Remote learning in a Nor’easter yay or nay

Students and professors discuss thoughts on remote learning in inclement weather

The Nor’easter that hit campus a couple of weeks ago has professors and students questioning the best methods for maintaining student safety as well as continuing education. The university’s Emergency Response Team (ERT) put the university in Level 4 operations for the storm.

Level 4 means that essential personnel only report to campus and everyone else should work remotely.

Dr. William Palm, Associate Professor of Engineering and Honors Program Director said remote learning has made a difference in how he deals with inclement weather situations.

“The big difference is that we are now able to hold classes remotely during weather-related closures, which is new since the pandemic started,” said Palm. “I see that with my children’s school as well. They have distance learning during snow days.”

Under Level 4 of operations, professors are allowed to make the decision whether a class will be held virtually or not.

Palm said he would not hold class virtually if students did not have internet or power. He also had a strategy for commuter students who have to deal with a big storm.

“If it was a big storm and commuter students might have lost power, I would want to provide some sort of make-up option or alternate lesson for them, perhaps an asynchronous virtual lesson that they could complete later,” said Palm.

Lesson plans for the bad weather day are considerations for Palm holding class virtually as well.

“I also consider the lesson planned for the day and whether it would work in a distance format or, if not, whether I have time to adapt it to work or have something else that I can do,” said Palm. “Sometimes the learning outcomes for the day lend themselves to independent study by students but sometimes they do not.”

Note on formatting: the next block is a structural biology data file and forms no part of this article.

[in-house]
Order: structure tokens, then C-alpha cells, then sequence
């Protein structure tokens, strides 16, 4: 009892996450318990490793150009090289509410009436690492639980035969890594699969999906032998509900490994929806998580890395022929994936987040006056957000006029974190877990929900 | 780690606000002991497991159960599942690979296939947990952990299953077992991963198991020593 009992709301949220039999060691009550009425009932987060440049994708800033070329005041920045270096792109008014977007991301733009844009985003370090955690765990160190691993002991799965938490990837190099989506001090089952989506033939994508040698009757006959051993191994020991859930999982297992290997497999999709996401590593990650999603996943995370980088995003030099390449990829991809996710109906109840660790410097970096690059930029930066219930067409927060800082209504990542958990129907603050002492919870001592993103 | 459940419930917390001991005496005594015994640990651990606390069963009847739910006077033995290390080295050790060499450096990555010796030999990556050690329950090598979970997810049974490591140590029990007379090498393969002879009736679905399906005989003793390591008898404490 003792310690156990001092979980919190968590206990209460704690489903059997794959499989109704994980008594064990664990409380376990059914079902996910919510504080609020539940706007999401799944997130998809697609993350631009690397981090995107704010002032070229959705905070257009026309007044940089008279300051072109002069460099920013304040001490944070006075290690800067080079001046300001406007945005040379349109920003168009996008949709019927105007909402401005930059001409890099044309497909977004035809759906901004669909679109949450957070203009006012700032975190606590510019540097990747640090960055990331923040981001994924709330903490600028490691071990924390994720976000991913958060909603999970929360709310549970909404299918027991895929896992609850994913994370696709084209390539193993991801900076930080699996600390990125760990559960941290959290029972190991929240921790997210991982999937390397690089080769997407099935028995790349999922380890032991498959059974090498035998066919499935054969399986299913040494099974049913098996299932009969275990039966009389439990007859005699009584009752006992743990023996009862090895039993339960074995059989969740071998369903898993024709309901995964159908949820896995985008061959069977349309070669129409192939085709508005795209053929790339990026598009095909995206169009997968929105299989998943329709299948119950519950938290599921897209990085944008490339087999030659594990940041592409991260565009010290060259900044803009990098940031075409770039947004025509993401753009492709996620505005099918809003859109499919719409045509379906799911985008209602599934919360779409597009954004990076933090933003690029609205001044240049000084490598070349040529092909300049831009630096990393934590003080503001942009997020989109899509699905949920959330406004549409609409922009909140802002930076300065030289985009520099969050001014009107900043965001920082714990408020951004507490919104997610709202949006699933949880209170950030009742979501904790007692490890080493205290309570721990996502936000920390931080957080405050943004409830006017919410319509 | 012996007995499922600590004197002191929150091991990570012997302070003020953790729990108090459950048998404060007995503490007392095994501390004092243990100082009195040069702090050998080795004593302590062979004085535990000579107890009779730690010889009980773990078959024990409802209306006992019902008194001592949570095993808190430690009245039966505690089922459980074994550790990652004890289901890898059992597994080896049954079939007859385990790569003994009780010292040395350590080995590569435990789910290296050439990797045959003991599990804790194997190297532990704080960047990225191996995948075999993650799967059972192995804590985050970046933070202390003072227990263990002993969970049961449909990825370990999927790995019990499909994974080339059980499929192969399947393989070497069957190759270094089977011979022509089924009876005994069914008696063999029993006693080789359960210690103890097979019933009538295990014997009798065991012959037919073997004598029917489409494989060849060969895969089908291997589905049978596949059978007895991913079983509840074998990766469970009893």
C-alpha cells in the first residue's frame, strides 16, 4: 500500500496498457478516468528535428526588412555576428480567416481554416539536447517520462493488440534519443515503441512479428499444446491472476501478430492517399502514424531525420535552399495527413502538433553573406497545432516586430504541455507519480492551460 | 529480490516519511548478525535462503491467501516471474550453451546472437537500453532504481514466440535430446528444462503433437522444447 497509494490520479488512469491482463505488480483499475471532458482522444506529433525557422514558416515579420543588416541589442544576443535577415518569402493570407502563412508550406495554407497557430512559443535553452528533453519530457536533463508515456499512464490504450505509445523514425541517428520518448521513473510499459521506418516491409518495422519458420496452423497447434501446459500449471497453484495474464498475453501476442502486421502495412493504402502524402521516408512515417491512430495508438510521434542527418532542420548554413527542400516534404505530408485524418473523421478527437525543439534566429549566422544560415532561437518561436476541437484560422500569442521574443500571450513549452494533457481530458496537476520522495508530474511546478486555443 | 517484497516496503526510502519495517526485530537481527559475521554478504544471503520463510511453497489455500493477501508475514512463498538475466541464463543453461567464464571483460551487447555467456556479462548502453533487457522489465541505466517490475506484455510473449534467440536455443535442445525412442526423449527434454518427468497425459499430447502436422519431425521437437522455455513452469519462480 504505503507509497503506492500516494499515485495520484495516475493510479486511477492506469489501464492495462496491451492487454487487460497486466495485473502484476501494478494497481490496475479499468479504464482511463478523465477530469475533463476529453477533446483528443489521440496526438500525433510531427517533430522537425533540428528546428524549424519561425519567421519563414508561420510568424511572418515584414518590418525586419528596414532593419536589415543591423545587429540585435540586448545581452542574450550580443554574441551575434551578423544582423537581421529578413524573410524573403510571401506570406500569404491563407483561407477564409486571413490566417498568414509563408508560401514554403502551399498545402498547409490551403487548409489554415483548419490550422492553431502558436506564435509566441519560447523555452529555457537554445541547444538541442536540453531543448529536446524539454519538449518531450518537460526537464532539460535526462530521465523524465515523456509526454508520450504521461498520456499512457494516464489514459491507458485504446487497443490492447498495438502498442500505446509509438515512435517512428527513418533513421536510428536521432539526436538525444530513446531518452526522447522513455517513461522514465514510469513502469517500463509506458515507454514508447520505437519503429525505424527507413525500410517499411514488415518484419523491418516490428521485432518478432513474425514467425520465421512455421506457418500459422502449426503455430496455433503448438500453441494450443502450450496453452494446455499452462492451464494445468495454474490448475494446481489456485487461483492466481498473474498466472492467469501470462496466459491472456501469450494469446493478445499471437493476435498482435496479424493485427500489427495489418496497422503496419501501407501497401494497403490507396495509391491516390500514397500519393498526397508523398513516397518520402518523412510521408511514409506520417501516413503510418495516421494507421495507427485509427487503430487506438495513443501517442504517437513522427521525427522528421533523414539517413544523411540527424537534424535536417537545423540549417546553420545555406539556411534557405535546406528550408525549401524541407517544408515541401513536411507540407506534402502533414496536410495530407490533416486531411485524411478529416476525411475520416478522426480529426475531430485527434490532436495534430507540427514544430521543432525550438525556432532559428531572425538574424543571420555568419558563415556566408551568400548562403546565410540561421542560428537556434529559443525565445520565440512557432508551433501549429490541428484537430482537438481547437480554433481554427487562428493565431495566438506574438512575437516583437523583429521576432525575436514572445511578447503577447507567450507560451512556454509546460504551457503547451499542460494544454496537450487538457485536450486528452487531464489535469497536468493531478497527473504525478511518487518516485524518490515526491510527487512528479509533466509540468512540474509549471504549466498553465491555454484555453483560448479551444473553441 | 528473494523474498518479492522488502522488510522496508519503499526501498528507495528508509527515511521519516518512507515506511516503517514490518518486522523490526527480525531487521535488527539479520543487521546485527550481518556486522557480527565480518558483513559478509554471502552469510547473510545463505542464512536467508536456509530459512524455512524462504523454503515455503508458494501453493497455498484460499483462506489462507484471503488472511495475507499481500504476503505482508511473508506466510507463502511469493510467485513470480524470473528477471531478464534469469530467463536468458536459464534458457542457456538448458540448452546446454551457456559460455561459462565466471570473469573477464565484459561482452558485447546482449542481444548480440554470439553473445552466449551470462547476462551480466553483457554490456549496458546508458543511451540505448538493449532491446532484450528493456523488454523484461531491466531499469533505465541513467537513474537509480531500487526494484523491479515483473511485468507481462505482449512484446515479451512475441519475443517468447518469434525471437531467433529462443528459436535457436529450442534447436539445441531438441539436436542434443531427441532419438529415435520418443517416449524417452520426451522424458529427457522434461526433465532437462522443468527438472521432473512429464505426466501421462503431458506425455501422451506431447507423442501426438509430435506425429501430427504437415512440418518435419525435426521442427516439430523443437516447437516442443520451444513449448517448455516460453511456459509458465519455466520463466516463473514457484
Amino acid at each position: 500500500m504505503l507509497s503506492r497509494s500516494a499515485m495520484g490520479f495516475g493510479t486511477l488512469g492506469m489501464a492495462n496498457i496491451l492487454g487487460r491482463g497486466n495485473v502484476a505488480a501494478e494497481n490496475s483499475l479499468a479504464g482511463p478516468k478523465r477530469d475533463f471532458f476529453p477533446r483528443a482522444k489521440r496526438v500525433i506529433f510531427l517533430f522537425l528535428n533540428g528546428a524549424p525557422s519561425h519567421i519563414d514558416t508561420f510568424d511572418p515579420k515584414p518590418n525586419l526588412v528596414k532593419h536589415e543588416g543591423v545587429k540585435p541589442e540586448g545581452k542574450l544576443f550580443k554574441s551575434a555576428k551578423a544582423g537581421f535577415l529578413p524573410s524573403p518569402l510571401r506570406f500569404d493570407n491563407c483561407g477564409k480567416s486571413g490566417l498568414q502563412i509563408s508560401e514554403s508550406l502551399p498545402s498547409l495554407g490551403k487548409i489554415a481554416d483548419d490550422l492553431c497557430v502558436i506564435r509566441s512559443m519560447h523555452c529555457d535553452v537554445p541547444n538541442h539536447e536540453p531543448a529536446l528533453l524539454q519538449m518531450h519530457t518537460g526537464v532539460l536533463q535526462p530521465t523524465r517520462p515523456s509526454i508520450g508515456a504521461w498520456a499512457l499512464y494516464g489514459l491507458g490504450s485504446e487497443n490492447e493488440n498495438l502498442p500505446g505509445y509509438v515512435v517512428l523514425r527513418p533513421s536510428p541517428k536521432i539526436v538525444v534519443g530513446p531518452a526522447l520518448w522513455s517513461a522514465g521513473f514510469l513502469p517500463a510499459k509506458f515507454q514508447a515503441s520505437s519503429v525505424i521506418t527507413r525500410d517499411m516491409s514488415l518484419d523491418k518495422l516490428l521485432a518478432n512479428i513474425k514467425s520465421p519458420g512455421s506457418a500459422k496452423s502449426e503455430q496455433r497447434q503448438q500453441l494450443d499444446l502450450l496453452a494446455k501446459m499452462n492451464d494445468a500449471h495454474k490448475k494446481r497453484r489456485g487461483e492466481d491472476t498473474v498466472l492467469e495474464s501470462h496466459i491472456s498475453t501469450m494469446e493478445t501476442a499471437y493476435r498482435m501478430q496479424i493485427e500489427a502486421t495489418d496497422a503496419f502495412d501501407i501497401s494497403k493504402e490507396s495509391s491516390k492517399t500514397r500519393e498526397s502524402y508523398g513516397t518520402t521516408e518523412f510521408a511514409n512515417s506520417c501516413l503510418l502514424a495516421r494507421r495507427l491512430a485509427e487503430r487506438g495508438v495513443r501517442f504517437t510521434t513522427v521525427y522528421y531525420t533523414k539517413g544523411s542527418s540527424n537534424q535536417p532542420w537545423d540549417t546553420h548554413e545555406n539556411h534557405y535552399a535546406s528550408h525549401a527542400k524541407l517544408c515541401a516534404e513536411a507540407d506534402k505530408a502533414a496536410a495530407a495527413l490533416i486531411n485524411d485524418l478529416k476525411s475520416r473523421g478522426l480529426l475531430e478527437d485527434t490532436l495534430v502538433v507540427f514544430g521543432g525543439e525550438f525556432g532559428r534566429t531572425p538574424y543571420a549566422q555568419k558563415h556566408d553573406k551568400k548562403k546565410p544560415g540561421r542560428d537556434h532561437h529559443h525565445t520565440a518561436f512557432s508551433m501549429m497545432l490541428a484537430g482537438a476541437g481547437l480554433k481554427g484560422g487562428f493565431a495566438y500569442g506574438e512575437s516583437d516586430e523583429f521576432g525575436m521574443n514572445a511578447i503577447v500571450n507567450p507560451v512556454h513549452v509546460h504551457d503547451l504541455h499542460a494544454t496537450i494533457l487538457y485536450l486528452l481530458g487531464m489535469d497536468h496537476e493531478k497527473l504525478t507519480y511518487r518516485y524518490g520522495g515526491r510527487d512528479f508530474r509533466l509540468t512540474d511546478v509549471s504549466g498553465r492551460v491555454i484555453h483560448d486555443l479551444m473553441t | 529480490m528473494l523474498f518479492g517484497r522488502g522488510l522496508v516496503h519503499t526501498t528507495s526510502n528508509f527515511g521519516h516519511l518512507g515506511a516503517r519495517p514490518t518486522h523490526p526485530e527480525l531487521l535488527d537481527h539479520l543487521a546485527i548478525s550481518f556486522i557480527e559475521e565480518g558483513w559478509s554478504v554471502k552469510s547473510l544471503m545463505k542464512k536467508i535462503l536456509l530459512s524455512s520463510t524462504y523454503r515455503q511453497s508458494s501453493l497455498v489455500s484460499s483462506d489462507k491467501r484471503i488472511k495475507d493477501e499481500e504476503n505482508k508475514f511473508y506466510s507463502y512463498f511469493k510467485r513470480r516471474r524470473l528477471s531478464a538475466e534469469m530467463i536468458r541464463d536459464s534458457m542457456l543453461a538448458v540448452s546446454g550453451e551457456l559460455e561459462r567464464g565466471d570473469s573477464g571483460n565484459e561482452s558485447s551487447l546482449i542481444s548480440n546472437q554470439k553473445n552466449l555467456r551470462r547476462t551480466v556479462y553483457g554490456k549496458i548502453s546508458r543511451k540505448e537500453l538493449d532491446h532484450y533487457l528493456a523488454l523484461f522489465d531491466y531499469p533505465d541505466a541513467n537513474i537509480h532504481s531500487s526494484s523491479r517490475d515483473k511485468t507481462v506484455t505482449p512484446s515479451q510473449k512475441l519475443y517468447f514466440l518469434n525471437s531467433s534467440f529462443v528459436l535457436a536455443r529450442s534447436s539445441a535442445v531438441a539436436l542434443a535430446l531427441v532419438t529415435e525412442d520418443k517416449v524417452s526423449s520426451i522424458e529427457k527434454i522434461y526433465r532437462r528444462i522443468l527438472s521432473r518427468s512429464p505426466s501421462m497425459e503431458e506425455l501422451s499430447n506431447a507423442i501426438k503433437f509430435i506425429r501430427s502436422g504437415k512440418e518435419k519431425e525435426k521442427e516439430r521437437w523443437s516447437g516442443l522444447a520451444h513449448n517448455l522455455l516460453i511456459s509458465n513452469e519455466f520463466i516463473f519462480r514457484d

Associate Professor of History Dr. Charlotte Carrington-Farmer had a similar mindset to Palm for whether to go virtual.

“If I don’t have power or RWU doesn’t have power, then there is no way I’d try to hold class, either in person or virtually,” said Carrington-Farmer.

“I think it was unfair to expect students to have class online when so many people on and off campus had no internet. If there is no power on campus, class should be canceled with no expectation of being online.”

As for communication methods, professors receive the same text messages, phone calls and emails that students do. However, not being on campus leaves them in the dark on certain conditions that students might be under.

Palm said that while he was aware that the campus was at Level 4, he was unaware of the power outages in many of the residence halls. He said that information would be helpful for professors to know because it impacts his decision on the status of his classes.

Students generally thought the university’s management of the storm went well.

Sophomore Gianna Todaro said she thought the university did the best they could under their circumstances but wished they gave a clearer estimate on when power would return.

Freshman Emma Hansen agreed.

“I thought the communication was great and effective, I wish there would’ve been more communication about why the power was still out after six plus hours though,” said Hansen.

Hansen said she did not want online classes at all.

“The more we can do to keep students in class the better,” said Hansen. “When events happen that knock out power, the wifi might go out and devices don’t charge, students deserve a surprise day off once in a while.”

For how situations like these can be improved in order to make the experience easier for students Todaro said, “I think they should have us choose how we receive important notifications like this. It can be a lot to receive a text, emails and a call with every new update.”